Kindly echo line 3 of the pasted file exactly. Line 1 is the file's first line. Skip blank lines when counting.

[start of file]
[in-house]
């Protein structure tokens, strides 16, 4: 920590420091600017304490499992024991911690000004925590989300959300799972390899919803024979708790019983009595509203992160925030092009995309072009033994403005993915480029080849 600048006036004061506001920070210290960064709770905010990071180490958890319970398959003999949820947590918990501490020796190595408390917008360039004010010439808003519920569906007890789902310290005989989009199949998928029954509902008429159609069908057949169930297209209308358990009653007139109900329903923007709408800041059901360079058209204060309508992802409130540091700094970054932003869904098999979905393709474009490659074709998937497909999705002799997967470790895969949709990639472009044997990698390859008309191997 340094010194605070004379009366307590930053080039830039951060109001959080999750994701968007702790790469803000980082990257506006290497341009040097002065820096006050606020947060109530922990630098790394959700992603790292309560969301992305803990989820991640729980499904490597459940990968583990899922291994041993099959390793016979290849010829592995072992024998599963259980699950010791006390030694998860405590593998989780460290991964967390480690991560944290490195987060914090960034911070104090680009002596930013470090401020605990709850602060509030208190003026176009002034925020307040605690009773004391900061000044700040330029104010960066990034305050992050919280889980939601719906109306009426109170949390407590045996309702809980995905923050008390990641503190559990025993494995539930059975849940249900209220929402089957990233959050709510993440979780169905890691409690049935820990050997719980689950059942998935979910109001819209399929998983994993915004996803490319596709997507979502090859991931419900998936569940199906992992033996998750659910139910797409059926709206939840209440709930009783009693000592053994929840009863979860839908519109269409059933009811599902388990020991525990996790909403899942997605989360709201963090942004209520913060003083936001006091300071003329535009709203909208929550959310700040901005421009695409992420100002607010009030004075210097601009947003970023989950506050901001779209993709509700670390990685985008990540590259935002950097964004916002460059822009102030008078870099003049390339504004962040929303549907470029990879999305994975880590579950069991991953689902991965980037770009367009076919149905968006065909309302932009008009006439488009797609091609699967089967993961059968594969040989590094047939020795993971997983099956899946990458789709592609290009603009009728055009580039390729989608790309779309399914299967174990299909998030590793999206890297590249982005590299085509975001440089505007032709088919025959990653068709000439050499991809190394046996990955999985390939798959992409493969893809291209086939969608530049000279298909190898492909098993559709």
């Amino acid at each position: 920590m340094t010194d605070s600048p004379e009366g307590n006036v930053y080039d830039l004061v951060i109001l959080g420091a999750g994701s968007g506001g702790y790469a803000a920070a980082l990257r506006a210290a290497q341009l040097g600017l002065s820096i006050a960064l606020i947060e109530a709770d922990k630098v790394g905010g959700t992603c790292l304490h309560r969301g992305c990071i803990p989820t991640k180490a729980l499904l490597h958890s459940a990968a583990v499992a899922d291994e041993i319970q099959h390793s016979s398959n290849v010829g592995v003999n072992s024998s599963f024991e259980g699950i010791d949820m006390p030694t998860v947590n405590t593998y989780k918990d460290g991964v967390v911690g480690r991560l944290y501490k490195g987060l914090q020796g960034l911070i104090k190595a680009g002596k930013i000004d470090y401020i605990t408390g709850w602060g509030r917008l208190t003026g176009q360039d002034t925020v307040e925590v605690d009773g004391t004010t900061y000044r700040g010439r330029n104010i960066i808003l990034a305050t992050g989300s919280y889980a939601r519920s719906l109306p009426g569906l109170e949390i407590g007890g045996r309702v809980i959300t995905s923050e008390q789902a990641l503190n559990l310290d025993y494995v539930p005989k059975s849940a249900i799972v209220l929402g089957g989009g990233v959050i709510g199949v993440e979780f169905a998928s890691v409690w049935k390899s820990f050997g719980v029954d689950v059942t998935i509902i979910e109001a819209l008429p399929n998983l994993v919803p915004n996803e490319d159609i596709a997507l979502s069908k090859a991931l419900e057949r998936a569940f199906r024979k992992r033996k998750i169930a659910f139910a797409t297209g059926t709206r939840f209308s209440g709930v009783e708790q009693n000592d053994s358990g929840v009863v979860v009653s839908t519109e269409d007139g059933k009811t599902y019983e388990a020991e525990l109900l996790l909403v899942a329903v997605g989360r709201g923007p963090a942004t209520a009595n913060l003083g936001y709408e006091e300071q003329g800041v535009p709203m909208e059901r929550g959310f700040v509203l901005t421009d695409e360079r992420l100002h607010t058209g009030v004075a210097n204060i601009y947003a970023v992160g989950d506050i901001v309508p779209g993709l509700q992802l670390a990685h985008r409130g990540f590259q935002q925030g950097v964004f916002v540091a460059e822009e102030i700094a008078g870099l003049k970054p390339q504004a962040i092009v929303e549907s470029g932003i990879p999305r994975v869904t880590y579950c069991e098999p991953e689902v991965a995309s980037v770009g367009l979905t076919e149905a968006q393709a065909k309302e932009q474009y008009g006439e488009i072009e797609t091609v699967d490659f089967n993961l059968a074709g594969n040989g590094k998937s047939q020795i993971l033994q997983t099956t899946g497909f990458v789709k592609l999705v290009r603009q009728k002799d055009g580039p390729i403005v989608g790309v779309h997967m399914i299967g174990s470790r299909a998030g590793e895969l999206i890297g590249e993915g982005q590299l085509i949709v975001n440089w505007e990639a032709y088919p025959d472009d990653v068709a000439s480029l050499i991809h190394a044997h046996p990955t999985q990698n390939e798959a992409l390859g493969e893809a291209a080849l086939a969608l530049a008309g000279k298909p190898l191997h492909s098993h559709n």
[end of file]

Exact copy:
């Amino acid at each position: 920590m340094t010194d605070s600048p004379e009366g307590n006036v930053y080039d830039l004061v951060i109001l959080g420091a999750g994701s968007g506001g702790y790469a803000a920070a980082l990257r506006a210290a290497q341009l040097g600017l002065s820096i006050a960064l606020i947060e109530a709770d922990k630098v790394g905010g959700t992603c790292l304490h309560r969301g992305c990071i803990p989820t991640k180490a729980l499904l490597h958890s459940a990968a583990v499992a899922d291994e041993i319970q099959h390793s016979s398959n290849v010829g592995v003999n072992s024998s599963f024991e259980g699950i010791d949820m006390p030694t998860v947590n405590t593998y989780k918990d460290g991964v967390v911690g480690r991560l944290y501490k490195g987060l914090q020796g960034l911070i104090k190595a680009g002596k930013i000004d470090y401020i605990t408390g709850w602060g509030r917008l208190t003026g176009q360039d002034t925020v307040e925590v605690d009773g004391t004010t900061y000044r700040g010439r330029n104010i960066i808003l990034a305050t992050g989300s919280y889980a939601r519920s719906l109306p009426g569906l109170e949390i407590g007890g045996r309702v809980i959300t995905s923050e008390q789902a990641l503190n559990l310290d025993y494995v539930p005989k059975s849940a249900i799972v209220l929402g089957g989009g990233v959050i709510g199949v993440e979780f169905a998928s890691v409690w049935k390899s820990f050997g719980v029954d689950v059942t998935i509902i979910e109001a819209l008429p399929n998983l994993v919803p915004n996803e490319d159609i596709a997507l979502s069908k090859a991931l419900e057949r998936a569940f199906r024979k992992r033996k998750i169930a659910f139910a797409t297209g059926t709206r939840f209308s209440g709930v009783e708790q009693n000592d053994s358990g929840v009863v979860v009653s839908t519109e269409d007139g059933k009811t599902y019983e388990a020991e525990l109900l996790l909403v899942a329903v997605g989360r709201g923007p963090a942004t209520a009595n913060l003083g936001y709408e006091e300071q003329g800041v535009p709203m909208e059901r929550g959310f700040v509203l901005t421009d695409e360079r992420l100002h607010t058209g009030v004075a210097n204060i601009y947003a970023v992160g989950d506050i901001v309508p779209g993709l509700q992802l670390a990685h985008r409130g990540f590259q935002q925030g950097v964004f916002v540091a460059e822009e102030i700094a008078g870099l003049k970054p390339q504004a962040i092009v929303e549907s470029g932003i990879p999305r994975v869904t880590y579950c069991e098999p991953e689902v991965a995309s980037v770009g367009l979905t076919e149905a968006q393709a065909k309302e932009q474009y008009g006439e488009i072009e797609t091609v699967d490659f089967n993961l059968a074709g594969n040989g590094k998937s047939q020795i993971l033994q997983t099956t899946g497909f990458v789709k592609l999705v290009r603009q009728k002799d055009g580039p390729i403005v989608g790309v779309h997967m399914i299967g174990s470790r299909a998030g590793e895969l999206i890297g590249e993915g982005q590299l085509i949709v975001n440089w505007e990639a032709y088919p025959d472009d990653v068709a000439s480029l050499i991809h190394a044997h046996p990955t999985q990698n390939e798959a992409l390859g493969e893809a291209a080849l086939a969608l530049a008309g000279k298909p190898l191997h492909s098993h559709n």